Unfortunally your manual has not worked out yet for my scenario:

I use a Windows 2003 Server (SP1) which serves a my RIS Server. I want to deploy Windows 2000 Professional clients equipped with Intel Pro/1000 GT Desktop Adapter.

I downloaded the latest Proset (10.1) and checked the nic's device-id in order to locate the right inf file (which was e1000325.inf; the device id is 107C). So I placed the files e1000325.inf, .cat, .sys into the $OEM$/$1/Drivers/NIC and the i386 folders. I modified the ristndrd.sif file, restarted "binlsvc" and got the following message. (Assuming that you are german I allow myself to post the error-message in german ;)...)

"Das von Ihnen gewählte Betriebssystem enthält keine erforderlichen Treiber für die Netzwerkkarte. Versuchen Sie ein anderes..blabla"

The only thing that changes is that the part where the installation process is collecting the system information takes much longer (like 2 or 3 minutes).

I read something about a parser error in W2K3, but also read that this should be fixed with SP1. In another forum I read about a fixed e1000325.inf file, but I wasn't able to locate that on Intel's page.

Any ideas?

Submitted by Hannes Schmidt on Mon, 10/24/2005 - 07:41.

I think that's what the "Putting a driver into text mode RIS setup" section of this article is about. Did it not work for you?

Submitted by Anonymous on Sat, 10/22/2005 - 10:21.

Has anyone been successful in applying a network card driver to a system that has been RIPPrep'ed? I'm not talking about adding the driver to the OS after it has been loaded, I'm talking about the first 3 seconds of the installation process.

The problem I'm having is that no matter what I do, I cannot get the windows 2000 setup to get past "The operating system image you selected does not contain the necessary drivers for your network card...". I've tried everything suggested here and in MS's articles.

Modifying a RisPrep image (one pulled from a CD, contains OS only) works like a charm, but a RipPrep image (existing OS with SW loaded, RIPPrepped to the RIS server) refuses to work. Any ideas? Did I miss something completely obvious, or am I trying to do something impossible?


Submitted by Hannes Schmidt on Sat, 10/08/2005 - 21:32.

Their method is different to the one described here because it involves creating a new RIS image by running riprep. My method modifies the image directly on the server. I didn't know about the article you mention, so your input is highly apreciated. Thank you.

Submitted by Anonymous (not verified) on Thu, 10/06/2005 - 00:42.

MS explains how to add a OEM driver to a RIS installation without RIPrep.

Check it, I think that is the same procedure that showed here:

How to Add OEM Plug and Play Drivers to Windows XP;en-us;314479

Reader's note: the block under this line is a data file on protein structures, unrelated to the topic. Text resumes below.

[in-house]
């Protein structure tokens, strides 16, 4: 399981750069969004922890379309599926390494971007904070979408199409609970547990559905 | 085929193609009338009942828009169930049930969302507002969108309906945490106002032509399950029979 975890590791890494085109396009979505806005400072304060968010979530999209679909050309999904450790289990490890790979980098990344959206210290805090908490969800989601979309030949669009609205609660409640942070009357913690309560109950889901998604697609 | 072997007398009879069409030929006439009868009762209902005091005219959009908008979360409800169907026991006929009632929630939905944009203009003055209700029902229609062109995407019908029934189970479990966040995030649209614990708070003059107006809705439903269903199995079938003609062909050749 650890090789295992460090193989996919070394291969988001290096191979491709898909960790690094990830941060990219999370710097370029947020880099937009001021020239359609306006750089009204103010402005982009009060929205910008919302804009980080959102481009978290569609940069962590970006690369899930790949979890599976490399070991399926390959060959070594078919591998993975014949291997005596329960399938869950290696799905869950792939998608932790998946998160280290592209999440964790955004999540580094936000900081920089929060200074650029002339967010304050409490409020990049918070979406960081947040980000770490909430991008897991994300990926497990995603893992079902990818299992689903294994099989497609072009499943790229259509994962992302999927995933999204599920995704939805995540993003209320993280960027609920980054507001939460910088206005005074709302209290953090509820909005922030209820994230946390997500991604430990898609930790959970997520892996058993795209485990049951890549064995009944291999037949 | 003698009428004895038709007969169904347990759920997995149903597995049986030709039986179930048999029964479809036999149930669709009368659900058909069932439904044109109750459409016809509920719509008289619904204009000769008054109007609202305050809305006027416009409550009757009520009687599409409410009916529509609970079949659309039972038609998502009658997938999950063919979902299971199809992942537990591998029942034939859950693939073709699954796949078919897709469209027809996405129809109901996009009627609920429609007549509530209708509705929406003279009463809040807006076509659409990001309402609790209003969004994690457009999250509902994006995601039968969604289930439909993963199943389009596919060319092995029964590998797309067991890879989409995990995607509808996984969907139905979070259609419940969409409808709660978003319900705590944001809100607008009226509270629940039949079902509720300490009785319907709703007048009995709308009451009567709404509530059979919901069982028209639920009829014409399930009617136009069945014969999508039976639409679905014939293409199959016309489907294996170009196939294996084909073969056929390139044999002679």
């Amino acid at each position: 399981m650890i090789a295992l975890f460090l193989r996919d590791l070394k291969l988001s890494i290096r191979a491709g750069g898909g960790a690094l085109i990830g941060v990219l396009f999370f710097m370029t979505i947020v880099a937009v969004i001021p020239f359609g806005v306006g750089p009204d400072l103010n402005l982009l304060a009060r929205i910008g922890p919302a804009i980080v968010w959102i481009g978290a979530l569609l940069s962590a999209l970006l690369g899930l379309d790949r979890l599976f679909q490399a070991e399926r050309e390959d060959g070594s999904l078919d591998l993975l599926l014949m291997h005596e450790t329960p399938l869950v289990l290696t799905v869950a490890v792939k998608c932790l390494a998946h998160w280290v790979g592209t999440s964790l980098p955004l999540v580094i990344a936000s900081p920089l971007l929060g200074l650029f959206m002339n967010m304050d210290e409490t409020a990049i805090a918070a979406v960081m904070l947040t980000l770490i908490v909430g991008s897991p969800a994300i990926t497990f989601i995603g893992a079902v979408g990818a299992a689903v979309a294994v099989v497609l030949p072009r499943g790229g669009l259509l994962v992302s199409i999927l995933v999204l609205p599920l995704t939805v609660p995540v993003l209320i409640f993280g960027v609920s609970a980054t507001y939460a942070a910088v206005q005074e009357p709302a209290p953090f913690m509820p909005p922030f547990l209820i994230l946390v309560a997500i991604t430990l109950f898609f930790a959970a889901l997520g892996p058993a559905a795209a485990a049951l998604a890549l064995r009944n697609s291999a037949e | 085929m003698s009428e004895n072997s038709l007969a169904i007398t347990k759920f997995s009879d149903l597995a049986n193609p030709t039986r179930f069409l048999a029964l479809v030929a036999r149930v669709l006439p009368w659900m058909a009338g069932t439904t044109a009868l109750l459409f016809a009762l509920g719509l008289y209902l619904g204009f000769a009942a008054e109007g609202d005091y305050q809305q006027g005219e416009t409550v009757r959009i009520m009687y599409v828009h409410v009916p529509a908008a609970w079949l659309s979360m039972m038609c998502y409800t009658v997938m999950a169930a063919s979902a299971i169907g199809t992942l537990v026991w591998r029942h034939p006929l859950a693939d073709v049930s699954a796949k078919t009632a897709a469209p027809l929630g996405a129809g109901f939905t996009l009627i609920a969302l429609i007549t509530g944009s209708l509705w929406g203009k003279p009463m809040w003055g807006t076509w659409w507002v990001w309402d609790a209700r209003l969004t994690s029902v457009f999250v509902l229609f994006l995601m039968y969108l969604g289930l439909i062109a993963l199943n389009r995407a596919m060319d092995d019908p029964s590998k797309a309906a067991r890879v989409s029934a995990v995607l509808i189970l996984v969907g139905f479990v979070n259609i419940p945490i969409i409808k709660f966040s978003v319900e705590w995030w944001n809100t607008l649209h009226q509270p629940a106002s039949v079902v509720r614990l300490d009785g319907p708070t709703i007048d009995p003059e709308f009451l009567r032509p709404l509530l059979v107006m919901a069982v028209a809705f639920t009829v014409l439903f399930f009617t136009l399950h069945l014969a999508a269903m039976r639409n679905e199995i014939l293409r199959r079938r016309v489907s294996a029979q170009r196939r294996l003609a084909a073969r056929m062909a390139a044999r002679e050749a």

THanks, and regards.
Ariel Satanovsky

Submitted by Anonymous on Tue, 09/13/2005 - 17:48.

You can remove the step of having to move the computer to the correct container by changing a setting in the RIS tab on the properties of the RIS server.

Set it to create the computer account in the same container as the user who "installs" the RIS image onto the machine.

When you RIS a machine, use the account of the user who will be working at the machine to do the install rather that the administrator account or whtaever account you have been using in the past.

RIS will create the computer account in the users OU, which has the GPO linked to it to and thus the apps will be installed via GPO and you won't have to move the machine account.

Submitted by Anonymous on Wed, 09/07/2005 - 02:36.

This is an excellent article, and I'm glad I have found someone else who shares the same dream as I with regards to setting up and repairing PCs and their installations.

I have a question which I would like your input on:

When you set up your initial image using RIPREP, how do you stop Group Policy from installing your apps? I am assuming you dont have them installed in the initial image, but let GP install them after once the computer has joined the domain.

The problems I have been having are a combination of the driver issue you raise in this article, and when to install applications. I found an article (which I can no longer locate!) which said that if the exact same MSI file is installed from the same GPO in the image as where the PC will be located ultimately, that GP would detect they were the same and NOT install the applications again. I have found the opposite!

As soon as the image is installed, after a reboot or two to refresh the policy, it installs ALL the applications again, and they havent changed since I created the image. Ideally I would like to use the method you describe in your article - install the OS and drivers using RIS (and maybe clear up a few other standard settings or create shortcuts which is easy), then let the GPO install the applications like any other PC. I would also ideally like this to happen automatically, so I dont have to install the image, then move the PC into the correct container and force a policy refresh on the PC to install the apps.

The dream scenario is one where you boot through PXE, choose the image, and then walk away. When you come back, its got all the drivers, all the apps you want, ready for the user to log in.

Any further comment would be greatly appreciated.

Nic Elliott